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The Internet

Are 99.9% of Websites Obsolete? 546

Posted by CmdrTaco
from the nah-its-just-us dept.
citizenkeller writes "Zeldman is at it again: " Though their owners and managers may not know it yet, 99.9% of all websites are obsolete. These sites may look and work all right in mainstream, desktop browsers whose names end in the numbers 4 or 5. But outside these fault-tolerant environments, the symptoms of disease and decay have already started to appear.""
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Are 99.9% of Websites Obsolete?

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  • by bunratty (545641) on Wednesday September 11, 2002 @11:25AM (#4237698)
    It worked in all the current browsers a year ago. but with IE 6 and the new netscape coming out - you would *THINK* there would be backwards compatability.
    You have backwards and forwards compatibility mixed up.

    Backwards compatibility means it works in older browsers. As Zeldman mentions, it always has some cutoff point, such as Netscape 3 or IE 2.

    Forwards compatibility means that it works in newer browsers. There is not necessarily any cutoff point, as long as you have constructed the website correctly. Structural problems and other typos in the HTML, proprietary and deprecated tags, and versioning can all limit the forward compatibility of the page.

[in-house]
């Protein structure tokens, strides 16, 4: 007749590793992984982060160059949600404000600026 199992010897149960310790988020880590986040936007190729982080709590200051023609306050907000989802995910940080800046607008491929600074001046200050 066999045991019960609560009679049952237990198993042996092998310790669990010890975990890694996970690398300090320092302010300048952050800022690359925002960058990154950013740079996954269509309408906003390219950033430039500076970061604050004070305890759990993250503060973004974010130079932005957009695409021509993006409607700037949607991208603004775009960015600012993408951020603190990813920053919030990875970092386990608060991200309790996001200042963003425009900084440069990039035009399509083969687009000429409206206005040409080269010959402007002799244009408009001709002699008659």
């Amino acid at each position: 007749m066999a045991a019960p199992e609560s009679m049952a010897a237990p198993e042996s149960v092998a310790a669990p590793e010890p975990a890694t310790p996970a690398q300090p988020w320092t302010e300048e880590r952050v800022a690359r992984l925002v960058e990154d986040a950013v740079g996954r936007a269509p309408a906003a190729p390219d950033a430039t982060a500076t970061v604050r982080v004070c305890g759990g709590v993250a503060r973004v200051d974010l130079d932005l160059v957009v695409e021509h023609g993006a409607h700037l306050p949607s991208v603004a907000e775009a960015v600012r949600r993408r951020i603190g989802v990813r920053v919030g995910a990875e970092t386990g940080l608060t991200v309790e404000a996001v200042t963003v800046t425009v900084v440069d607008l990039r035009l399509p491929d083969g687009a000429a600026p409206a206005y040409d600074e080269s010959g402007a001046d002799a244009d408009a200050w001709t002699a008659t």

Read the article and you'll see that Zeldman is arguing that web designers should be developing with forwards compatiblity in mind. Unsurprisingly, yours is one of the 99.9% of all sites that have not.

  • by imperator_mundi (527413) on Wednesday September 11, 2002 @11:29AM (#4237729)
    It seems so altough w3 [w3.org] offer a validator [w3.org] for free.

    Maybe learning html in a weekend [intuitive.com] or in faster [geocities.com] don't help keeping the quality of code at high level ; )
  • by elocutio (567729) on Wednesday September 11, 2002 @12:08PM (#4238016)
    Rants against Netscape 4 tread well beyond the scope of CSS, but it's commonly known that any webpage that implements a fair amount of CSS1 will not be supported correctly on NN4. Better yet, if the webpage implements ANYTHING from CSS2, it's very likely that Netscape 4 won't support it. And there's much, MUCH more:

    NN4 doesn't support <DIV>. It supports <LAYER> instead.

    NN4 doesn't like inline styles.